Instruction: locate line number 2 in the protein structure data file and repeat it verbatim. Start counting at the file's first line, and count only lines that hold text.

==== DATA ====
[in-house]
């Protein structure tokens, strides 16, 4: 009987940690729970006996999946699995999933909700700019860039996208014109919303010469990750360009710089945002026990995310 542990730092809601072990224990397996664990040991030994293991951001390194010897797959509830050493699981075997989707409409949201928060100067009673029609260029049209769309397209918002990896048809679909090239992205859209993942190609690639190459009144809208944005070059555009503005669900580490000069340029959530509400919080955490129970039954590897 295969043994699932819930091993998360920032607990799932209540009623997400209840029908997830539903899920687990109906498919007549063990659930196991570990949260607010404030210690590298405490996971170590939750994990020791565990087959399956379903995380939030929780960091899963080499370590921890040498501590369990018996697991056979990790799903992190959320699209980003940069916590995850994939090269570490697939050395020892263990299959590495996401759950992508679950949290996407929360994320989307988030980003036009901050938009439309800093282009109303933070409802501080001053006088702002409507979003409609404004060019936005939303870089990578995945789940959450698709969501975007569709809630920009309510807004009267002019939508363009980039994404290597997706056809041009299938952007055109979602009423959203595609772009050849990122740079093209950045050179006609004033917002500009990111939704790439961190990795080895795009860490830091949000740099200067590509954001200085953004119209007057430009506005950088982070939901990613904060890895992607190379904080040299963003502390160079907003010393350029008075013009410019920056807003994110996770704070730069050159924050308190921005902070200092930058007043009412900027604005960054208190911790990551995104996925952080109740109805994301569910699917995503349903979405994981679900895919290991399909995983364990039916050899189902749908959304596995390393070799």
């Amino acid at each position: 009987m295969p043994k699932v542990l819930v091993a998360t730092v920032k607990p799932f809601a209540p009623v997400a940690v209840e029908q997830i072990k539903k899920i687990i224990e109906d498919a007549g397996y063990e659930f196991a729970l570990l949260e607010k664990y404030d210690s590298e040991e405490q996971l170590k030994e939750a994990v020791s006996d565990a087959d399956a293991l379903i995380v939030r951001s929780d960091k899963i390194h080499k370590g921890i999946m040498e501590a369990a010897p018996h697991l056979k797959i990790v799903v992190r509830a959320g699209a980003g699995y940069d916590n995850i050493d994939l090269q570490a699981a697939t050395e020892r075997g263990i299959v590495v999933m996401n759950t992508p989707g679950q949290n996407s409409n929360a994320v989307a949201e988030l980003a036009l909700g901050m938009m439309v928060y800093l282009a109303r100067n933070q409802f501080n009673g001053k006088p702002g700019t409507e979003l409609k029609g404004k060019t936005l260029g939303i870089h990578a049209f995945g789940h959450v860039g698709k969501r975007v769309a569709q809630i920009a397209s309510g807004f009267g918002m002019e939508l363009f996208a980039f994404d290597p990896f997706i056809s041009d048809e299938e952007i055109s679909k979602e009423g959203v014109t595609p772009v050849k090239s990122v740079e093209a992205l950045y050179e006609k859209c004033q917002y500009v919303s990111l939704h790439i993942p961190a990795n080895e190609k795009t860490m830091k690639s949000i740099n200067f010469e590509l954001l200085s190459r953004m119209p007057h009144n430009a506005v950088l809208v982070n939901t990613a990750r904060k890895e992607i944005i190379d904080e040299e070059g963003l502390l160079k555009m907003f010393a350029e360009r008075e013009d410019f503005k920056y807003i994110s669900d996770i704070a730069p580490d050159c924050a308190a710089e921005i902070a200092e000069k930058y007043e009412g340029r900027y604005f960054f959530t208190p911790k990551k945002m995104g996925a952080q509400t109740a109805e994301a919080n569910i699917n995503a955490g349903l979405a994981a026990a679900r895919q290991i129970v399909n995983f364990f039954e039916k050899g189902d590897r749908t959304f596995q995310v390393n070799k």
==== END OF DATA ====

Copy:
């Protein structure tokens, strides 16, 4: 009987940690729970006996999946699995999933909700700019860039996208014109919303010469990750360009710089945002026990995310 542990730092809601072990224990397996664990040991030994293991951001390194010897797959509830050493699981075997989707409409949201928060100067009673029609260029049209769309397209918002990896048809679909090239992205859209993942190609690639190459009144809208944005070059555009503005669900580490000069340029959530509400919080955490129970039954590897 295969043994699932819930091993998360920032607990799932209540009623997400209840029908997830539903899920687990109906498919007549063990659930196991570990949260607010404030210690590298405490996971170590939750994990020791565990087959399956379903995380939030929780960091899963080499370590921890040498501590369990018996697991056979990790799903992190959320699209980003940069916590995850994939090269570490697939050395020892263990299959590495996401759950992508679950949290996407929360994320989307988030980003036009901050938009439309800093282009109303933070409802501080001053006088702002409507979003409609404004060019936005939303870089990578995945789940959450698709969501975007569709809630920009309510807004009267002019939508363009980039994404290597997706056809041009299938952007055109979602009423959203595609772009050849990122740079093209950045050179006609004033917002500009990111939704790439961190990795080895795009860490830091949000740099200067590509954001200085953004119209007057430009506005950088982070939901990613904060890895992607190379904080040299963003502390160079907003010393350029008075013009410019920056807003994110996770704070730069050159924050308190921005902070200092930058007043009412900027604005960054208190911790990551995104996925952080109740109805994301569910699917995503349903979405994981679900895919290991399909995983364990039916050899189902749908959304596995390393070799």